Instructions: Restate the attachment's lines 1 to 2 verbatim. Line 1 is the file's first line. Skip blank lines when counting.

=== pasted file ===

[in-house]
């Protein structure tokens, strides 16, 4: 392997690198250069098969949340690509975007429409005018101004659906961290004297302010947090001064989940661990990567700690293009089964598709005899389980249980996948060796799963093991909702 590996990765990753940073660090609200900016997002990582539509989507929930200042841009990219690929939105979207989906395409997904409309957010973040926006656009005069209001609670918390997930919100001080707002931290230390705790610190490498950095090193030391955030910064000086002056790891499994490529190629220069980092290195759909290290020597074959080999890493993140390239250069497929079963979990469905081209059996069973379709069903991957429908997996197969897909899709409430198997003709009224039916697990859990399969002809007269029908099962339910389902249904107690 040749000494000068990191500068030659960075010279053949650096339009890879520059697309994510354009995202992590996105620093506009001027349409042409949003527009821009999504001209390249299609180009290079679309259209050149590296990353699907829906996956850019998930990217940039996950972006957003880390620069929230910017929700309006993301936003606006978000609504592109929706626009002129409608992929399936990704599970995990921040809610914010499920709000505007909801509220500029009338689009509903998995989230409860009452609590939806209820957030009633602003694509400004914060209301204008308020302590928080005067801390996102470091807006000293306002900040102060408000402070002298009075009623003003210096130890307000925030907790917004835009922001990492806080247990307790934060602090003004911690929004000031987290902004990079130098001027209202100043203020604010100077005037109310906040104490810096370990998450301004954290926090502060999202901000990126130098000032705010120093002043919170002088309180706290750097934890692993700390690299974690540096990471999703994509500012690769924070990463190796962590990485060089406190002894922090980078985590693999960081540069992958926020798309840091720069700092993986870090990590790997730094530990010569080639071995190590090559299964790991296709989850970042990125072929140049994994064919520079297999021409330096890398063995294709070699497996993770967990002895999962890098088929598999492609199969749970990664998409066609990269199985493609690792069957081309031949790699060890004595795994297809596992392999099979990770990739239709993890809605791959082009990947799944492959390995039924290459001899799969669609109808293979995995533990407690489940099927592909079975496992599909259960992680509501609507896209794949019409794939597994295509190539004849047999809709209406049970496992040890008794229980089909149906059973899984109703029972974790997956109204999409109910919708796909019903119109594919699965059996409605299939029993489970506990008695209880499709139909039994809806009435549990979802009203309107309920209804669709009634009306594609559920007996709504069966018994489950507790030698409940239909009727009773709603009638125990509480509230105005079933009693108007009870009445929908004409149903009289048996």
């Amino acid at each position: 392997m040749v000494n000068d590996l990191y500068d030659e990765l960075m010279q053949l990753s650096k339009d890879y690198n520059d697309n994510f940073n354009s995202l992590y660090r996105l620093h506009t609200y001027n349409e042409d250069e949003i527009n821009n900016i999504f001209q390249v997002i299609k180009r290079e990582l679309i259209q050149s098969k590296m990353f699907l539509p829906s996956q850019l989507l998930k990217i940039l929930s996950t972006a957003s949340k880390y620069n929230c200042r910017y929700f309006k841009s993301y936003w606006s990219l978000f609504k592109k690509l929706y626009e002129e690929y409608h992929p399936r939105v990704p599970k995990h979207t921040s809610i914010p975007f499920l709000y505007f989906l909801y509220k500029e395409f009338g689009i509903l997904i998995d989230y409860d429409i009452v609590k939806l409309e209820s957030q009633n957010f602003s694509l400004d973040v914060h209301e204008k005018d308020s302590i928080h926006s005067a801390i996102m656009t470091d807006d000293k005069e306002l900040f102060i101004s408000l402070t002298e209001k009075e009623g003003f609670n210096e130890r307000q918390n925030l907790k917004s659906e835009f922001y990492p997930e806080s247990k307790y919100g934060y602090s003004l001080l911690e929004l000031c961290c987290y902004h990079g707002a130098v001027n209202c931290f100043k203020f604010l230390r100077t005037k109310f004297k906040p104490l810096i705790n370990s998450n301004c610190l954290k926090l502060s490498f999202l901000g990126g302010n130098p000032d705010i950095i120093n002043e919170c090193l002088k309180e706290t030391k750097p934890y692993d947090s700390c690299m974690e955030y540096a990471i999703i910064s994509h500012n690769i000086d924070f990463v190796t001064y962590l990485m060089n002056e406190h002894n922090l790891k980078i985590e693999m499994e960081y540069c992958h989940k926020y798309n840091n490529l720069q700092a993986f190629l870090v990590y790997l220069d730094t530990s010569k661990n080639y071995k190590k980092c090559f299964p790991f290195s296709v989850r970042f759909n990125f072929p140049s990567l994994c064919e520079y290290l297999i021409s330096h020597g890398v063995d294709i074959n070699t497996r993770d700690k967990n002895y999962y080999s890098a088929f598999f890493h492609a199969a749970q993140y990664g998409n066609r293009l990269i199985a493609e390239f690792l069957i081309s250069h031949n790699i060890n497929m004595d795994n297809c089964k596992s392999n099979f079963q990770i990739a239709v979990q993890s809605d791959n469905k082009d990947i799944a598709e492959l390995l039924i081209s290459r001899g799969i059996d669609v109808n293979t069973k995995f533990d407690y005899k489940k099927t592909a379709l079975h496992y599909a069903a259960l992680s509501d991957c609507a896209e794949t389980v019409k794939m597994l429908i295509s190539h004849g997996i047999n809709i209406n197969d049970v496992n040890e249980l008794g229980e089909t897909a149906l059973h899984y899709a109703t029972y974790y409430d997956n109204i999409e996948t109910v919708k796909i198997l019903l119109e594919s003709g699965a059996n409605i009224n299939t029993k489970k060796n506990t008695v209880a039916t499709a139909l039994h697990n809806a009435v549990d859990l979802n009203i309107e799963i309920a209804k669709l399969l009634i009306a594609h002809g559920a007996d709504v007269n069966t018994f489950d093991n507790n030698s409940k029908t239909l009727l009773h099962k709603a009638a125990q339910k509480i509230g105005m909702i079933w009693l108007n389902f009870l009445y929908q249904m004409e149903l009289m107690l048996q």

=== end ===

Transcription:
[in-house]
């Protein structure tokens, strides 16, 4: 392997690198250069098969949340690509975007429409005018101004659906961290004297302010947090001064989940661990990567700690293009089964598709005899389980249980996948060796799963093991909702 590996990765990753940073660090609200900016997002990582539509989507929930200042841009990219690929939105979207989906395409997904409309957010973040926006656009005069209001609670918390997930919100001080707002931290230390705790610190490498950095090193030391955030910064000086002056790891499994490529190629220069980092290195759909290290020597074959080999890493993140390239250069497929079963979990469905081209059996069973379709069903991957429908997996197969897909899709409430198997003709009224039916697990859990399969002809007269029908099962339910389902249904107690 040749000494000068990191500068030659960075010279053949650096339009890879520059697309994510354009995202992590996105620093506009001027349409042409949003527009821009999504001209390249299609180009290079679309259209050149590296990353699907829906996956850019998930990217940039996950972006957003880390620069929230910017929700309006993301936003606006978000609504592109929706626009002129409608992929399936990704599970995990921040809610914010499920709000505007909801509220500029009338689009509903998995989230409860009452609590939806209820957030009633602003694509400004914060209301204008308020302590928080005067801390996102470091807006000293306002900040102060408000402070002298009075009623003003210096130890307000925030907790917004835009922001990492806080247990307790934060602090003004911690929004000031987290902004990079130098001027209202100043203020604010100077005037109310906040104490810096370990998450301004954290926090502060999202901000990126130098000032705010120093002043919170002088309180706290750097934890692993700390690299974690540096990471999703994509500012690769924070990463190796962590990485060089406190002894922090980078985590693999960081540069992958926020798309840091720069700092993986870090990590790997730094530990010569080639071995190590090559299964790991296709989850970042990125072929140049994994064919520079297999021409330096890398063995294709070699497996993770967990002895999962890098088929598999492609199969749970990664998409066609990269199985493609690792069957081309031949790699060890004595795994297809596992392999099979990770990739239709993890809605791959082009990947799944492959390995039924290459001899799969669609109808293979995995533990407690489940099927592909079975496992599909259960992680509501609507896209794949019409794939597994295509190539004849047999809709209406049970496992040890008794229980089909149906059973899984109703029972974790997956109204999409109910919708796909019903119109594919699965059996409605299939029993489970506990008695209880499709139909039994809806009435549990979802009203309107309920209804669709009634009306594609559920007996709504069966018994489950507790030698409940239909009727009773709603009638125990509480509230105005079933009693108007009870009445929908004409149903009289048996």